Mildura company and director fined almost $50,000 for underpaying over six years
21 February 2014
The operators of a Mildura company who failed to apologise to an employee who was underpaid over six years have been fined almost $50,000 in the Federal Circuit Court in Melbourne.
Mildura Battery Company Pty Ltd, which operates a wholesale battery business, has been penalised $39,270 and company director Michael John Marquick has been fined a further $7854.
Judge Frank Turner handed down the penalties in Melbourne this week following legal action initiated by the Fair Work Ombudsman.
Judge Turner also instructed the company to fully rectify a $66,580 underpayment - the large majority of which remains outstanding - and to pay additional interest of $3230.
The Court has given Marquick and Mildura Battery Company until March 17 to back-pay the worker all outstanding entitlements and to May 19 to pay the penalty.
The employee, a store worker aged in his 30s, was underpaid between 2007 and 2013, primarily because he was paid flat rates of $11.08 an hour for ordinary time and $13.85 an hour for overtime.
He was entitled to receive up to $17.63 for ordinary hours and up to $26.45 for overtime. The employee's annual leave entitlements were also underpaid.
The Court found that the underpayments were initially "careless", rather than deliberate, but noted they continued after the Fair Work Ombudsman identified the contraventions, describing the ongoing conduct as "deliberate or negligent in the extreme".
In his written decision, Judge Turner said Mildura Battery Company and Marquick had not apologised directly to the employee and had not displayed “a suitable and credible expression of regret” to the employee, who had suffered "grave" loss.
"He deposes that it was a struggle to pay his bills on time, at one stage his car broke down and he could not afford to fix it; at times he had to ride a bicycle to get around," Judge Turner said. "The effect on his life has been profound."
Fair Work Ombudsman Natalie James says Fair Work inspectors made extensive efforts to secure voluntary back-pay, but could not secure sufficient rectification action from the employer.
"We will not hesitate to take legal action, where it is in the public interest, to enforce compliance and ensure employee entitlements are protected," Ms James said.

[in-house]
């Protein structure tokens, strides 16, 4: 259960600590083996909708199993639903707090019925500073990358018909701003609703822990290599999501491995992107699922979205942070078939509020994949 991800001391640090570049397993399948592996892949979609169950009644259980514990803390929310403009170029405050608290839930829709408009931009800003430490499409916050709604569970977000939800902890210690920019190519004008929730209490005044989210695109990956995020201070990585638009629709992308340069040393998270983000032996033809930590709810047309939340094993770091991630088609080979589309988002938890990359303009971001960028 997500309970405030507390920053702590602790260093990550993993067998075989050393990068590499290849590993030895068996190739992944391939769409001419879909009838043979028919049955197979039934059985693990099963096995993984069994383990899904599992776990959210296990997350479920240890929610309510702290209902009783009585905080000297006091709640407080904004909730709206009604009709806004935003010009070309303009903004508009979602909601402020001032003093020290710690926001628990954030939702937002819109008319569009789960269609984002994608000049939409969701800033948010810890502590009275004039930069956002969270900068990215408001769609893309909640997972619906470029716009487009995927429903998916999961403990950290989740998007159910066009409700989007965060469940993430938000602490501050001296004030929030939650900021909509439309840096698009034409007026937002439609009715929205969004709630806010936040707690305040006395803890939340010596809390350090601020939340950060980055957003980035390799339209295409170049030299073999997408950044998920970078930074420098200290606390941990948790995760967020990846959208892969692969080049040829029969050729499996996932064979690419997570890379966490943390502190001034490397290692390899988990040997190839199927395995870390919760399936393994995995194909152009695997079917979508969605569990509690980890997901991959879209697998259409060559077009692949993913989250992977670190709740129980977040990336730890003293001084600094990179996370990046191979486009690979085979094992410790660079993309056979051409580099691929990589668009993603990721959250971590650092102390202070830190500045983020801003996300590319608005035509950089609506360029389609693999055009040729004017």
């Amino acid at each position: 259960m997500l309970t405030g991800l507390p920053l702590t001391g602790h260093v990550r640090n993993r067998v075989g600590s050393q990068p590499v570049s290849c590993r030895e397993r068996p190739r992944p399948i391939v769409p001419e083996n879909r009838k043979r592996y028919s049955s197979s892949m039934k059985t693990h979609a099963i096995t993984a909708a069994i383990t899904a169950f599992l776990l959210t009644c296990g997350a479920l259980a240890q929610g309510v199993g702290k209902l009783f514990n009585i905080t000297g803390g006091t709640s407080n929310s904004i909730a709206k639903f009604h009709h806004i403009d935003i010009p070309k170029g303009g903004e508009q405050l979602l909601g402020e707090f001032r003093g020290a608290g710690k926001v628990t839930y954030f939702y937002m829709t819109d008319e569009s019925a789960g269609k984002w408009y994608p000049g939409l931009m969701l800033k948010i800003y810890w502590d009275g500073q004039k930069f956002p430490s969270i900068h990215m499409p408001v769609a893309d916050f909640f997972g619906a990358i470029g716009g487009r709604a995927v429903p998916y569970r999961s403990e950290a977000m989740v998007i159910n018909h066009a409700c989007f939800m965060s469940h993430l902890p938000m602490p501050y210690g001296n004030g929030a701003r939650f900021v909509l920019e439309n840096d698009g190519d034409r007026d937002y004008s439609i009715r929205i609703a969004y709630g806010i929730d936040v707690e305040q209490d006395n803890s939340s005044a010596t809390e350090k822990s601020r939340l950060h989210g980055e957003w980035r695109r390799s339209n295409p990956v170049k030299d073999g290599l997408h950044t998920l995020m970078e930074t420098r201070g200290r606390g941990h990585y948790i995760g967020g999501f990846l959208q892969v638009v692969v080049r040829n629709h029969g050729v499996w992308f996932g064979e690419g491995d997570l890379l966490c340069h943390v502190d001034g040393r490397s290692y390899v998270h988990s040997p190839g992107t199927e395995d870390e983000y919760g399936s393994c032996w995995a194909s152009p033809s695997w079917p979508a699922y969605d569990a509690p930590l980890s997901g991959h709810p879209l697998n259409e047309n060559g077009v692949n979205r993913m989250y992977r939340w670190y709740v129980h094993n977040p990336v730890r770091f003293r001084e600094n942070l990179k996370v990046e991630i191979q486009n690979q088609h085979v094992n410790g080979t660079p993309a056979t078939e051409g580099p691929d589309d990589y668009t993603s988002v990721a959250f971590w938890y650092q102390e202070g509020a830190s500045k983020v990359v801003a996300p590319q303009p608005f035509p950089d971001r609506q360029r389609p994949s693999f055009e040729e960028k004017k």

"This employer has now been issued with a significant penalty, in addition to an order to fully rectify the underpayment and pay additional interest.
"Successful legal actions such as this also benefit employers who are complying with workplace laws, because it helps them to compete on a level playing field."
Marquick told the Court that if a high penalty was imposed, Mildura Battery Company may go into liquidation, resulting in two employees losing their jobs and the underpaid employee potentially being unable to recover his entitlements.
However, Judge Turner labelled this submission "inappropriate", noting that "the root cause of those possible repercussions is the failure by the respondents to comply with the law".
Judge Turner observed a need for both specific and general deterrence. "Penalties must be imposed that will act to prevent further breaches, he said.
"The Court does not find that the penalties will be crushing or oppressive. They are an appropriate response to the conduct that led to the breaches."
Judge Turner dismissed the respondents' submission about media coverage of their breaches in the Sunraysia Daily newspaper when legal action was announced last year.
He accepted the Fair Work Ombudsman's submission that embarrassment suffered as a result of the publicity flowing from an enforcement action is one of the prices to pay, or an inevitable consequence of their conduct.
Judge Turner was also critical of the respondents' offer to back-pay the employee over five years. "The Court finds that offer to be absurd, and questions the genuineness of any contrition," he said.
Judge Turner found the respondents were "not prioritising the rectification of the underpayments over their other financial interests".
"That lack of corrective action shows that the respondents have learnt little of their need to comply with statutory requirements and to obtain authoritative advice," he said.
"The respondents cannot say 'we cannot afford to pay and will go into liquidation if a heavy penalty is imposed'."
Judge Turner found that to allow businesses to operate in that way would create a category of underpaid workers who were being exploited to subsidise inefficient or otherwise unprofitable business operations.
Employers and employees seeking assistance can visit www.fairwork.gov.au
or contact the Fair Work Infoline on 13 13 94. A free interpreter service is available by calling 13 14 50.
Ryan Pedler, Assistant Media Director
Mobile: 0411 430 902
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